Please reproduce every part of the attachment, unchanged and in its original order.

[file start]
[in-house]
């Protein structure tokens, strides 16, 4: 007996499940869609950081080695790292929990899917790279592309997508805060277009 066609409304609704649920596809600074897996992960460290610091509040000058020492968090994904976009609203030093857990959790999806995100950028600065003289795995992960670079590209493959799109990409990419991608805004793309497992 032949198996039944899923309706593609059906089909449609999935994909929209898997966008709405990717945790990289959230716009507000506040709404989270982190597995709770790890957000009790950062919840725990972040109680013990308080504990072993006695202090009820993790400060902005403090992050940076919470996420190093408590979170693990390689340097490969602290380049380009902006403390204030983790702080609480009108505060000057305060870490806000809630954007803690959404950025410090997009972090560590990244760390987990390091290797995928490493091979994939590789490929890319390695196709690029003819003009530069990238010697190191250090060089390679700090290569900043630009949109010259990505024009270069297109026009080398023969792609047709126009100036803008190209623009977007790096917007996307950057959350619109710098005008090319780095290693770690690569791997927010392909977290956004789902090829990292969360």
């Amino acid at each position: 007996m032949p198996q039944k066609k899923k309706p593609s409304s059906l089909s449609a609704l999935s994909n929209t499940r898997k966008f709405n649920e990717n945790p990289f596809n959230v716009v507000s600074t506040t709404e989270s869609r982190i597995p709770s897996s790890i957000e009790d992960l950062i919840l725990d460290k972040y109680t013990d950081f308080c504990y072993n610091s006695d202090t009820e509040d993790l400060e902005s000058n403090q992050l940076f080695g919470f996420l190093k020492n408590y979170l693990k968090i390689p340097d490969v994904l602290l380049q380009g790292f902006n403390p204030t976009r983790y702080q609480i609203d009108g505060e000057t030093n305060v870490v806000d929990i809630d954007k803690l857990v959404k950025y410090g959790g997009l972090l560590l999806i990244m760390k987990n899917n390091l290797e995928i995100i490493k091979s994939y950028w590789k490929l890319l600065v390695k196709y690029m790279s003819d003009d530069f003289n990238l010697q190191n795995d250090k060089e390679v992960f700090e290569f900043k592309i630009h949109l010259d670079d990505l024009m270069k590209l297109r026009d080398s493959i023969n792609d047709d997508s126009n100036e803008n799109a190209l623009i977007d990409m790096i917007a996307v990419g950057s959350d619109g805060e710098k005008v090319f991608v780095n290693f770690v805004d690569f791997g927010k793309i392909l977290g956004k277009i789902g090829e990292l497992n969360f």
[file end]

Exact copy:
[in-house]
């Protein structure tokens, strides 16, 4: 007996499940869609950081080695790292929990899917790279592309997508805060277009 066609409304609704649920596809600074897996992960460290610091509040000058020492968090994904976009609203030093857990959790999806995100950028600065003289795995992960670079590209493959799109990409990419991608805004793309497992 032949198996039944899923309706593609059906089909449609999935994909929209898997966008709405990717945790990289959230716009507000506040709404989270982190597995709770790890957000009790950062919840725990972040109680013990308080504990072993006695202090009820993790400060902005403090992050940076919470996420190093408590979170693990390689340097490969602290380049380009902006403390204030983790702080609480009108505060000057305060870490806000809630954007803690959404950025410090997009972090560590990244760390987990390091290797995928490493091979994939590789490929890319390695196709690029003819003009530069990238010697190191250090060089390679700090290569900043630009949109010259990505024009270069297109026009080398023969792609047709126009100036803008190209623009977007790096917007996307950057959350619109710098005008090319780095290693770690690569791997927010392909977290956004789902090829990292969360």
């Amino acid at each position: 007996m032949p198996q039944k066609k899923k309706p593609s409304s059906l089909s449609a609704l999935s994909n929209t499940r898997k966008f709405n649920e990717n945790p990289f596809n959230v716009v507000s600074t506040t709404e989270s869609r982190i597995p709770s897996s790890i957000e009790d992960l950062i919840l725990d460290k972040y109680t013990d950081f308080c504990y072993n610091s006695d202090t009820e509040d993790l400060e902005s000058n403090q992050l940076f080695g919470f996420l190093k020492n408590y979170l693990k968090i390689p340097d490969v994904l602290l380049q380009g790292f902006n403390p204030t976009r983790y702080q609480i609203d009108g505060e000057t030093n305060v870490v806000d929990i809630d954007k803690l857990v959404k950025y410090g959790g997009l972090l560590l999806i990244m760390k987990n899917n390091l290797e995928i995100i490493k091979s994939y950028w590789k490929l890319l600065v390695k196709y690029m790279s003819d003009d530069f003289n990238l010697q190191n795995d250090k060089e390679v992960f700090e290569f900043k592309i630009h949109l010259d670079d990505l024009m270069k590209l297109r026009d080398s493959i023969n792609d047709d997508s126009n100036e803008n799109a190209l623009i977007d990409m790096i917007a996307v990419g950057s959350d619109g805060e710098k005008v090319f991608v780095n290693f770690v805004d690569f791997g927010k793309i392909l977290g956004k277009i789902g090829e990292l497992n969360f």